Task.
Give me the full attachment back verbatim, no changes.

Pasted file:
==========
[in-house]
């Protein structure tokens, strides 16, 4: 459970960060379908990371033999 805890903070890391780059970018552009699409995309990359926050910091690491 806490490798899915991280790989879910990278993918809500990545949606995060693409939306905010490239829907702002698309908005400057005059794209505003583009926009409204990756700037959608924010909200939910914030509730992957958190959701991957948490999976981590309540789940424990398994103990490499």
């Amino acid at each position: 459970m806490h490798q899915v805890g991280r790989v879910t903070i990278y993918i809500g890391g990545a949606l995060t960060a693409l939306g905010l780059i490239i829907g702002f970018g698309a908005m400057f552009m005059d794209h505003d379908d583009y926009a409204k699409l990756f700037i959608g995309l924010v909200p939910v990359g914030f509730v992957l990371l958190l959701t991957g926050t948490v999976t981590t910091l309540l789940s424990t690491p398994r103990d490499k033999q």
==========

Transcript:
[in-house]
């Protein structure tokens, strides 16, 4: 459970960060379908990371033999 805890903070890391780059970018552009699409995309990359926050910091690491 806490490798899915991280790989879910990278993918809500990545949606995060693409939306905010490239829907702002698309908005400057005059794209505003583009926009409204990756700037959608924010909200939910914030509730992957958190959701991957948490999976981590309540789940424990398994103990490499």
């Amino acid at each position: 459970m806490h490798q899915v805890g991280r790989v879910t903070i990278y993918i809500g890391g990545a949606l995060t960060a693409l939306g905010l780059i490239i829907g702002f970018g698309a908005m400057f552009m005059d794209h505003d379908d583009y926009a409204k699409l990756f700037i959608g995309l924010v909200p939910v990359g914030f509730v992957l990371l958190l959701t991957g926050t948490v999976t981590t910091l309540l789940s424990t690491p398994r103990d490499k033999q």